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Venality   /vɪnˈælɪti/   Listen
Venality

noun
1.
Prostitution of talents or offices or services for reward.






WordNet 3.0 © 2010 Princeton University








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"Venality" Quotes from Famous Books



... is, to a public function. We, no doubt, know the meaning of the symbols they bear; but how easily might the ordinary man, waiting here, mistake the figure with the mirror for Vanity and that with the scales Venality: 'Pay us what we ask,' she might be saying, 'or else your life is a ...
— Uarda • Georg Ebers

... by divine compulsion, but because Brodrick wanted a book and she wanted to please Brodrick. Such a desire was the mother of monstrous and unshapen things. In Tanqueray's eyes it was hardly less impure than the commercial taint. Its uncleanness lacked the element of venality; that was all that could be said. She had done violence to her genius. She had constrained the ...
— The Creators - A Comedy • May Sinclair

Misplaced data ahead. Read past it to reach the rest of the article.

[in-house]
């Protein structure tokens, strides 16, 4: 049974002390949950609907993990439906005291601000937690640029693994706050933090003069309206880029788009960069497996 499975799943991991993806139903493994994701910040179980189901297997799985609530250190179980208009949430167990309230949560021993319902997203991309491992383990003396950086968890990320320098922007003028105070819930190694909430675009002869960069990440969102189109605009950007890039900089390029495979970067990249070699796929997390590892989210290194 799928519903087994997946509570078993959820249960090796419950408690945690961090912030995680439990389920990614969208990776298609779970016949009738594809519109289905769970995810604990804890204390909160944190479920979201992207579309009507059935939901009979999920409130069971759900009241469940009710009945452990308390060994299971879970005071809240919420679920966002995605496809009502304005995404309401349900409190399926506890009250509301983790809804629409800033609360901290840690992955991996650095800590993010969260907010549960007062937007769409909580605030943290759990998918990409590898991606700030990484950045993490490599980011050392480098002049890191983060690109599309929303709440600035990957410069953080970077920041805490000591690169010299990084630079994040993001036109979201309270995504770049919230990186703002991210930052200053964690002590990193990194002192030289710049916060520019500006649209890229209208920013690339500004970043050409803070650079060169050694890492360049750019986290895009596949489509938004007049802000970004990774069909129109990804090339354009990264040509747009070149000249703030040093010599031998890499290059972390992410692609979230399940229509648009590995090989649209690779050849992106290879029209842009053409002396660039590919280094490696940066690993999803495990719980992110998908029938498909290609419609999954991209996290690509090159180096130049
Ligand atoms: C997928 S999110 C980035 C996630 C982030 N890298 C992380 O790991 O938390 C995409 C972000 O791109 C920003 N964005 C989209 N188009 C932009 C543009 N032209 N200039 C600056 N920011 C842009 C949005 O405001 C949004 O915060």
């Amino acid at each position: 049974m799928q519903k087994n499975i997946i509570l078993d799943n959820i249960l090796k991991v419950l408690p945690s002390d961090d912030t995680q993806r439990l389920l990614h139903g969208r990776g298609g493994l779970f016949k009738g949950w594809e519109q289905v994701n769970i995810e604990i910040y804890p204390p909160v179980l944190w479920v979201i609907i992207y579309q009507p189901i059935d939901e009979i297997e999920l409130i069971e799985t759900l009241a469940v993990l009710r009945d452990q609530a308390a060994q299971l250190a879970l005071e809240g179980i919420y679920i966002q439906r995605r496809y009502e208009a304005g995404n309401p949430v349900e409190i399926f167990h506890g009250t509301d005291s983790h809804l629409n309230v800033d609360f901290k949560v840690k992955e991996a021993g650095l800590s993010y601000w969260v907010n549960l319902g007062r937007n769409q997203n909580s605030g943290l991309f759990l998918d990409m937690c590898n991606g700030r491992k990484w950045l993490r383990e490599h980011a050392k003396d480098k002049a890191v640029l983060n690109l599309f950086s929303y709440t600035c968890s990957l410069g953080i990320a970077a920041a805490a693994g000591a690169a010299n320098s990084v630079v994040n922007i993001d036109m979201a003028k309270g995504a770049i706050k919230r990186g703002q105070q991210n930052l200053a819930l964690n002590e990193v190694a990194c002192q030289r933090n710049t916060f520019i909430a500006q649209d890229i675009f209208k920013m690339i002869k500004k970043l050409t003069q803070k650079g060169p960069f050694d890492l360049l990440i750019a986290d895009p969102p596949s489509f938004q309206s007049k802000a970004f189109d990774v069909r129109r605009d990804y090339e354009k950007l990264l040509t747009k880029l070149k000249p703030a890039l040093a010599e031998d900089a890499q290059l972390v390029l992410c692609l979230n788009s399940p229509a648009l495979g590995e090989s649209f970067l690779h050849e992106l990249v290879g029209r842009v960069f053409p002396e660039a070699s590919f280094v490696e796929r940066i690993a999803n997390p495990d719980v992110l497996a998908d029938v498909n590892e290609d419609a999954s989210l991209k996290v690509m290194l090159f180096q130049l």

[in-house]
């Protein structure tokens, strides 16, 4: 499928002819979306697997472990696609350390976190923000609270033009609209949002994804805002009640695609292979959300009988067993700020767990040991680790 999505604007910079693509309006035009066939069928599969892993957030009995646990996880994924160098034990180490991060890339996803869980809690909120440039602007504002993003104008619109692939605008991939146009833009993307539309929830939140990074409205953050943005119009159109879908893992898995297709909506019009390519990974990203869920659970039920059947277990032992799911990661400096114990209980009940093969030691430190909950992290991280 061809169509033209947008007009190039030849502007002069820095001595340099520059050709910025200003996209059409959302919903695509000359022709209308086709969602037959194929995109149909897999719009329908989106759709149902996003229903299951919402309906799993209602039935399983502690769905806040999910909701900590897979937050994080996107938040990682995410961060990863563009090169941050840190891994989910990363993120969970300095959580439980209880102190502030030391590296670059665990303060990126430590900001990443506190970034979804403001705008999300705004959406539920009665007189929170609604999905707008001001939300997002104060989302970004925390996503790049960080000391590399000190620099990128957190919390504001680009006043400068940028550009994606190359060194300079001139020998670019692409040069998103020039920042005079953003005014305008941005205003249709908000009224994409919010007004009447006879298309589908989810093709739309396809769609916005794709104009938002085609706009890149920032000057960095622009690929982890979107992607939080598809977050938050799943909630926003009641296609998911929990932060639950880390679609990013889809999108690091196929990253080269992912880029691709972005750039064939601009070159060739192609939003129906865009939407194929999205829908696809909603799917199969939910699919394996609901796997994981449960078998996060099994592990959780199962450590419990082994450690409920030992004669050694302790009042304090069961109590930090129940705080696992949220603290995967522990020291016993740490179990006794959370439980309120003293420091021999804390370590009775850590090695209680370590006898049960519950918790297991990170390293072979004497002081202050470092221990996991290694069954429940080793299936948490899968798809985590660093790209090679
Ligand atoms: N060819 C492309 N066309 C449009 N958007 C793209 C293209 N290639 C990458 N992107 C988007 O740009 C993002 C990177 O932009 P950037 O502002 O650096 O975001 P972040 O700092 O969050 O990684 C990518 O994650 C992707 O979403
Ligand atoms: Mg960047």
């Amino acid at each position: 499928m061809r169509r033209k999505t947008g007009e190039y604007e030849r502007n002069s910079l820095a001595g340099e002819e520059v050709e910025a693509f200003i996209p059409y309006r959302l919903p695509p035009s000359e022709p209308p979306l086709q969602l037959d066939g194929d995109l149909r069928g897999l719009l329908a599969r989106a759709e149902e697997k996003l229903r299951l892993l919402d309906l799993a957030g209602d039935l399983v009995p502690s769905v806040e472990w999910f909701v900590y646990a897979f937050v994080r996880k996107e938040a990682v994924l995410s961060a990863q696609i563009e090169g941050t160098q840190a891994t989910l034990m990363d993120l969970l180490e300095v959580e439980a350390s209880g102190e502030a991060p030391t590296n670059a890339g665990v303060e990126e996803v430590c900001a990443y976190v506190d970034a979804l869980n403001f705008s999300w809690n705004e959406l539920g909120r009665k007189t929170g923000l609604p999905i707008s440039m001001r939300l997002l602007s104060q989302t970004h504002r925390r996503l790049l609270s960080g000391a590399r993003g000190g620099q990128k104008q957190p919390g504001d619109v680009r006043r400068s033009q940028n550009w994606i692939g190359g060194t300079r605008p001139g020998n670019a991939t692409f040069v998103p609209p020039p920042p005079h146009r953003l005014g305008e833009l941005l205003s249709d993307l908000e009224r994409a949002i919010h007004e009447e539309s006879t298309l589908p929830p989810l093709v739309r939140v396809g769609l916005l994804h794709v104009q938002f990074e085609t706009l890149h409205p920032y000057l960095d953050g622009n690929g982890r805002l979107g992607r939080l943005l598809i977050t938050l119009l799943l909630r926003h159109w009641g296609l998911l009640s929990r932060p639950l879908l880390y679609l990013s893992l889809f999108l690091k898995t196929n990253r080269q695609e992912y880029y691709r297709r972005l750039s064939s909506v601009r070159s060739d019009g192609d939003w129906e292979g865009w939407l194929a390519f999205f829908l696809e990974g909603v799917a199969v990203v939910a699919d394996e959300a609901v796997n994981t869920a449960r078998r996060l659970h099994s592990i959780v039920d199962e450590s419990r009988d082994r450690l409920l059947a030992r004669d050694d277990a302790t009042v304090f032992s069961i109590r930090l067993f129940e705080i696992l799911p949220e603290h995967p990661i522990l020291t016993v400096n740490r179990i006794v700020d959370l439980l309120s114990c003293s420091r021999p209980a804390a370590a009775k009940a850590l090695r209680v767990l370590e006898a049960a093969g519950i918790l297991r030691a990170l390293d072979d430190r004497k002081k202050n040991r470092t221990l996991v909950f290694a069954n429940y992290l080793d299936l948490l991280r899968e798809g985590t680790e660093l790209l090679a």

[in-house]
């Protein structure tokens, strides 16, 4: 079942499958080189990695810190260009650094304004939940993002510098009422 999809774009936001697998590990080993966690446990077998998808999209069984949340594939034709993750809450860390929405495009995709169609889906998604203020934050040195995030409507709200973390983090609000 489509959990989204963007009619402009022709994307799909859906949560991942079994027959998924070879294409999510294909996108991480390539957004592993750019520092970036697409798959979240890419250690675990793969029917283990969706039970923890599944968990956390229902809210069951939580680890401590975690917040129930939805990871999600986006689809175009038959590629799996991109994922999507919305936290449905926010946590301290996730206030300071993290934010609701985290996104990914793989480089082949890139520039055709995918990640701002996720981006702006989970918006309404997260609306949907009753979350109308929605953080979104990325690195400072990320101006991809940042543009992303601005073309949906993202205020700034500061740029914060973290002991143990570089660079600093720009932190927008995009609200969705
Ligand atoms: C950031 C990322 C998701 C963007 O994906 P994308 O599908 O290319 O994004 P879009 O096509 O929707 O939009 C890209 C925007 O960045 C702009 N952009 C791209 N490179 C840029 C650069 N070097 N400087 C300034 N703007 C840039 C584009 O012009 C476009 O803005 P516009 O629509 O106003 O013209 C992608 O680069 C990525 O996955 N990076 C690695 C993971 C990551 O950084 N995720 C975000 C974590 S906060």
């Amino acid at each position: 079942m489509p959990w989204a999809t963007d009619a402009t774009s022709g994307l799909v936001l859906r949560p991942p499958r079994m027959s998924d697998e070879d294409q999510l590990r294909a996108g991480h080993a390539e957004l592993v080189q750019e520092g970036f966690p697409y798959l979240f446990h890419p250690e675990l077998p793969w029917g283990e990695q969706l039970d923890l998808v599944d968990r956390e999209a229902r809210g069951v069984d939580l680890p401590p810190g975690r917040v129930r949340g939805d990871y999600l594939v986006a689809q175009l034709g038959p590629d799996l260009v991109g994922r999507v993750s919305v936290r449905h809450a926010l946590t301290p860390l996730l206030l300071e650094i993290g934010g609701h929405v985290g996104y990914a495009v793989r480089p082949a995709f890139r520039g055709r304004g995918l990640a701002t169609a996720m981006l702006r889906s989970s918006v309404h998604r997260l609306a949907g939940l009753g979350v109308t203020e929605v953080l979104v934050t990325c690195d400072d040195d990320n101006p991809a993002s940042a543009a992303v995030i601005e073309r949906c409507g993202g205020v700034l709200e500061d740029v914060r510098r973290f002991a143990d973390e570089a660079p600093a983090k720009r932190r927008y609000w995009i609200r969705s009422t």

... on sporadic impulses of heroism; shone by an extraordinary intellectual and artistic acumen. But taking them by and large, they were too apt to ineffectualize those successes, in the fields of national and political life, by extraordinary venality and instability of character. I shall draw here deeply on Professor Mahaffy, who very wisely sets out to restore the balance as between Greeks and Persians, and burst bubble-notions commonly held. Greek culture was extremely varied, and therein lay its strength; you can find all ...
— The Crest-Wave of Evolution • Kenneth Morris

... increase of voters in New York City, believing that such an increase would render elections a curse rather than a blessing. But he maintained that the events of the past forty years had discredited the speculative fears of Franklin, Hamilton, and Madison; that venality in voting, in spite of property qualifications, already existed in grossest forms in parliamentary elections in England, and that property had been as safe in those American communities which had given universal suffrage as in the few which ...
— A Political History of the State of New York, Volumes 1-3 • DeAlva Stanwood Alexander

... mercy of a gang of corrupt officials who were using the public offices for their own enrichment. Franchises were being given to the favourites of those in power, concessions sold, liquor permits granted, and abuses of every kind practised on the free miner. All was venality, injustice and exaction. ...
— The Trail of '98 - A Northland Romance • Robert W. Service